The Oliver-Turner pairing is one of the best things about the script. For one, Turner is one of the show’s oldest villains, which gives his scenes with Oliver a bit more weight because there’s a sense of history that’s lacking between Oliver and pretty much every other character on the inside. That history leads to one of the episode’s best scenes in which Turner points out how prison has started to change Oliver. Whereas the old Green Arrow saw the world in black and white, Oliver’s experience in Slabside has shown him that (and this is the show’s cliché, not mine) there are shades of grey. And this change is even visible in the way in which Oliver works with Turner. In the past, when Oliver had to team up with Malcolm Merlyn, he did it out of necessity and Malcolm knew how unhappy he was with the arrangement. Here, it’s still out of necessity, but he’s not being, for lack of a better word, a dick to Turner in the process.

And the other reason this pairing works so well is that Amell and Michael Jai White just look so cool fighting alongside each other. The episode’s second (and my favorite) one-shot scene sees both men fight their way through and up the cell block while trying to save as many guards from the rioting prisoners as possible, and it’s truly a sight. Their entire team-up reminded me of when Batman and Joker joined forces at the end of Scott Snyder and Greg Capullo’s crazy comic crossover series Dark Nights: Metal.

At one point, Stanley knocks Oliver out with a sedative and ties him up because he wants them to escape together. Oliver points out that they can’t leave because Diaz is still at large, but Stanley doesn’t care about that, which is yet another clear sign that he misunderstands what the Green Arrow did. Then, Stanley admits to committing the murders he was incarcerated for but maintains he’s not a monster because his victims deserved it. In fact, he thinks that he’s just like the Green Arrow. Part of me wants to read Stanley as the writer’s critique of bad and toxic fans, but I’m wary of doing that because we still don’t have any details about Stanley’s murders.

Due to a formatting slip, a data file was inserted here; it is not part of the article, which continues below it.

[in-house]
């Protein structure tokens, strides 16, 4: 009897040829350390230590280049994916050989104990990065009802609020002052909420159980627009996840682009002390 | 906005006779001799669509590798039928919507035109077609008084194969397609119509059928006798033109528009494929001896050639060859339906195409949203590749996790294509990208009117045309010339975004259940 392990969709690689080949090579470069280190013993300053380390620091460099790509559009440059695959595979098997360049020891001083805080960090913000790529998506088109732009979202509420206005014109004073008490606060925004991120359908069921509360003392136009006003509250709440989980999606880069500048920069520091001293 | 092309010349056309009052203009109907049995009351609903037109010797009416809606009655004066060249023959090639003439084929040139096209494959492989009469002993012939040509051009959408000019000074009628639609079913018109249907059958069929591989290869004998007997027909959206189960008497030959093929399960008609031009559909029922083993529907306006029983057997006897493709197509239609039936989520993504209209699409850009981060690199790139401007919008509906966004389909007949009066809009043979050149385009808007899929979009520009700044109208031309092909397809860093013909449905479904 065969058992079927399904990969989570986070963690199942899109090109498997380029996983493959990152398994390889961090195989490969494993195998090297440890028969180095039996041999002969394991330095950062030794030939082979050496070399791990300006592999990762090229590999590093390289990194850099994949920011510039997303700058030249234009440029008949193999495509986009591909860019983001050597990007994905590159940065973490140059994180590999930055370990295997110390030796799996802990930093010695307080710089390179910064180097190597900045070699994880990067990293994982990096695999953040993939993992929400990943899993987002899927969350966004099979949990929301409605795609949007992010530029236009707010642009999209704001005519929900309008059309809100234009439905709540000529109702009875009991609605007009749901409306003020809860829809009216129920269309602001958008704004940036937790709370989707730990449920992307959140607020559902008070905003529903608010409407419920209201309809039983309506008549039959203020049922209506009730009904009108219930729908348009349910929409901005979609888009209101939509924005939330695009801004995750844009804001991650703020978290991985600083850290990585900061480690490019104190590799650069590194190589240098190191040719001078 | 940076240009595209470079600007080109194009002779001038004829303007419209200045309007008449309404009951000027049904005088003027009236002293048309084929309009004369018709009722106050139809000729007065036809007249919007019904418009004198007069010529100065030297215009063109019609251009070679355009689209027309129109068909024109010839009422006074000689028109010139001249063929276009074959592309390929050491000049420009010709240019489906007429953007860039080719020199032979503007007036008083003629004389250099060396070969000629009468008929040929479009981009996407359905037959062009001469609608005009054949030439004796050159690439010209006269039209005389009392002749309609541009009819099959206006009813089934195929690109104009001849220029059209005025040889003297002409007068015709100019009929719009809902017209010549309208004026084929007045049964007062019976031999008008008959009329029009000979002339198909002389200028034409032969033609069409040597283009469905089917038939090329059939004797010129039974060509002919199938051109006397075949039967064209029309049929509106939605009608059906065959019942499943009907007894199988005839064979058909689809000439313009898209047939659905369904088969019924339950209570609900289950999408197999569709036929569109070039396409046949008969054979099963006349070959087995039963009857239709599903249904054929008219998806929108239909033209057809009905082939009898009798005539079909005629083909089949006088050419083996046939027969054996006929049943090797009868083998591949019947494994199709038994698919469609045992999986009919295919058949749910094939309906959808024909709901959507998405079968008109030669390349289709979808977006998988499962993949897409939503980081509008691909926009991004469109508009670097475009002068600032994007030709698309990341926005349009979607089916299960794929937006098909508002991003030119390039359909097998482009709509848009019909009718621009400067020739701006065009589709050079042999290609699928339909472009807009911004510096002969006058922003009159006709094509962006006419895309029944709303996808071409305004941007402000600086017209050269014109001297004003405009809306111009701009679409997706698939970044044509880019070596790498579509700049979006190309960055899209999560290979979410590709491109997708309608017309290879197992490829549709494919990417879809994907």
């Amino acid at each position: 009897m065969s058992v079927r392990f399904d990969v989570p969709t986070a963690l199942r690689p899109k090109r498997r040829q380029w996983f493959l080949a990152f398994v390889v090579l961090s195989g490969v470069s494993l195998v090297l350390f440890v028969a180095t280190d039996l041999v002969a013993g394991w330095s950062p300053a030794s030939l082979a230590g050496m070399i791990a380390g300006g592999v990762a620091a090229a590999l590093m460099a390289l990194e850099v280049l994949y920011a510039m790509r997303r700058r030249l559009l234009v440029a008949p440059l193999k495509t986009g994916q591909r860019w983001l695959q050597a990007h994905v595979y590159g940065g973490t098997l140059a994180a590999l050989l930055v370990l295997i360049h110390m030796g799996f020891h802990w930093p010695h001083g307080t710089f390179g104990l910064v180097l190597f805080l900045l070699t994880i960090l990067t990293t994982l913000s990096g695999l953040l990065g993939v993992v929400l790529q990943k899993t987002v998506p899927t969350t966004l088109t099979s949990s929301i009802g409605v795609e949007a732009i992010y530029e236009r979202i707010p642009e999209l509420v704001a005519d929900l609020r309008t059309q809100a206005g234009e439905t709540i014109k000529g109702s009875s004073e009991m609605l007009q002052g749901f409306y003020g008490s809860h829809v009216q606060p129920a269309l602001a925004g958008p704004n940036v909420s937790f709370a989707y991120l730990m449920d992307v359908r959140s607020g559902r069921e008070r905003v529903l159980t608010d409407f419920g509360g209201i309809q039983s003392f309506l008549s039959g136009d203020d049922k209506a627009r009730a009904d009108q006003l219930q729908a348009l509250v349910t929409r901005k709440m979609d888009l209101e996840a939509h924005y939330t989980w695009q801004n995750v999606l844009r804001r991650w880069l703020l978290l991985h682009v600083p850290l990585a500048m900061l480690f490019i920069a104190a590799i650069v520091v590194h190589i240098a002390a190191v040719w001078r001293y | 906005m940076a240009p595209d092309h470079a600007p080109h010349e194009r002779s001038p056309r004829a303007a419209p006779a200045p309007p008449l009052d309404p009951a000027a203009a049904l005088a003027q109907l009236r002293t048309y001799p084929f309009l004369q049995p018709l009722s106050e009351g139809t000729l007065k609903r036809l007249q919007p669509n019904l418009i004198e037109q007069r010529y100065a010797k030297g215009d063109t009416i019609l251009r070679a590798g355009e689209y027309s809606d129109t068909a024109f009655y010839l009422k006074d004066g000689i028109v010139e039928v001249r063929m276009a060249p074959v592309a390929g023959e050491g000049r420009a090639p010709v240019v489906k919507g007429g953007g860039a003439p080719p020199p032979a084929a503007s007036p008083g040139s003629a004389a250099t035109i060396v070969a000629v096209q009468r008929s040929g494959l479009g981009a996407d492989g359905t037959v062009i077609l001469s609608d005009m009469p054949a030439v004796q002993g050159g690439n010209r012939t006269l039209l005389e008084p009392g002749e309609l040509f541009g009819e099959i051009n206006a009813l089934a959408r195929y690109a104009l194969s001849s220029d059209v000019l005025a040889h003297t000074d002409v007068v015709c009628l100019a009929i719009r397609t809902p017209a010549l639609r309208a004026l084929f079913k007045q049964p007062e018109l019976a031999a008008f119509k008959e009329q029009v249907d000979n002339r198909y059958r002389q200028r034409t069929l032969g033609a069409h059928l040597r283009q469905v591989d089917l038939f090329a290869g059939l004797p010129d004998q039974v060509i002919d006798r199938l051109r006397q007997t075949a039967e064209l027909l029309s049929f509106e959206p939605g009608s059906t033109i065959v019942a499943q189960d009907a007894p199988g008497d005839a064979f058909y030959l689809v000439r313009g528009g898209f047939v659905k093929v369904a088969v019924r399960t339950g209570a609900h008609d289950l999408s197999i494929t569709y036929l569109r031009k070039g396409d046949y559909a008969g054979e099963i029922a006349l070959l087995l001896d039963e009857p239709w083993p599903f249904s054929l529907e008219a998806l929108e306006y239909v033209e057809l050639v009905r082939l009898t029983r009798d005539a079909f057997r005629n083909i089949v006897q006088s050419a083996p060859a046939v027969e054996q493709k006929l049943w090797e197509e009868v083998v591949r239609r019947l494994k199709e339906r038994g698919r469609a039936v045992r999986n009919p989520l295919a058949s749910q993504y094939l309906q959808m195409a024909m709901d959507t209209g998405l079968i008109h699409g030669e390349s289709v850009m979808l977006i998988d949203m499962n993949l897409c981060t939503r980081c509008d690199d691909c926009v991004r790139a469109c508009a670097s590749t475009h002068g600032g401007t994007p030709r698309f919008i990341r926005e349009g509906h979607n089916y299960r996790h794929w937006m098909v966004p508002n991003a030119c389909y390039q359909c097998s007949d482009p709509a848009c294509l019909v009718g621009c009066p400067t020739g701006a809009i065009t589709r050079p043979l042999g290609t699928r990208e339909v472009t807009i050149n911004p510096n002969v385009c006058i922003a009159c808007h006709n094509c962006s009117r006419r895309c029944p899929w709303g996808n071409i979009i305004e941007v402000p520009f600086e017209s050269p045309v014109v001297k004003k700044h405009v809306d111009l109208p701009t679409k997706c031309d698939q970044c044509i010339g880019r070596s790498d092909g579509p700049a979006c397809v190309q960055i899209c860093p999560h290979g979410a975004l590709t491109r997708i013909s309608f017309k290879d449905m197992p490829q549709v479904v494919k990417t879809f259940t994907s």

Once Oliver overpowers Stanley, it’s time for him and Turner to go after Diaz once and for all. In the brawl, Diaz starts a fire. So Oliver tasks Turner will helping the guards and inmates get out of there while he goes after Diaz, who is stronger than ever because of that serum he made a few episodes back. He comes very close to killing Oliver, but of course, the Green Arrow prevails and subdues Diaz before he delivers the final blow. But before he finishes the fight, Diaz reveals that Felicity almost murdered him last week. With that done, the riot ends, and the guards follow through with Oliver’s release. As the episode ends, Oliver walks through Slabside’s gates and is reunited with Felicity (and Diggle, who hangs back as the two lovers share a passionate kiss).

Overall, “The Slabside Redemption” was a pretty raucous episode that showcased how well Bamford can shoot an action scene. If anything, he was the star of the episode more so than Amell, who delivers a strong performance here. Now that we’ve reached the end of Oliver’s incarceration, I’m interested in seeing how this affects the way he operates as Green Arrow. I think that will determine whether or not the prison arc was effective and worth it.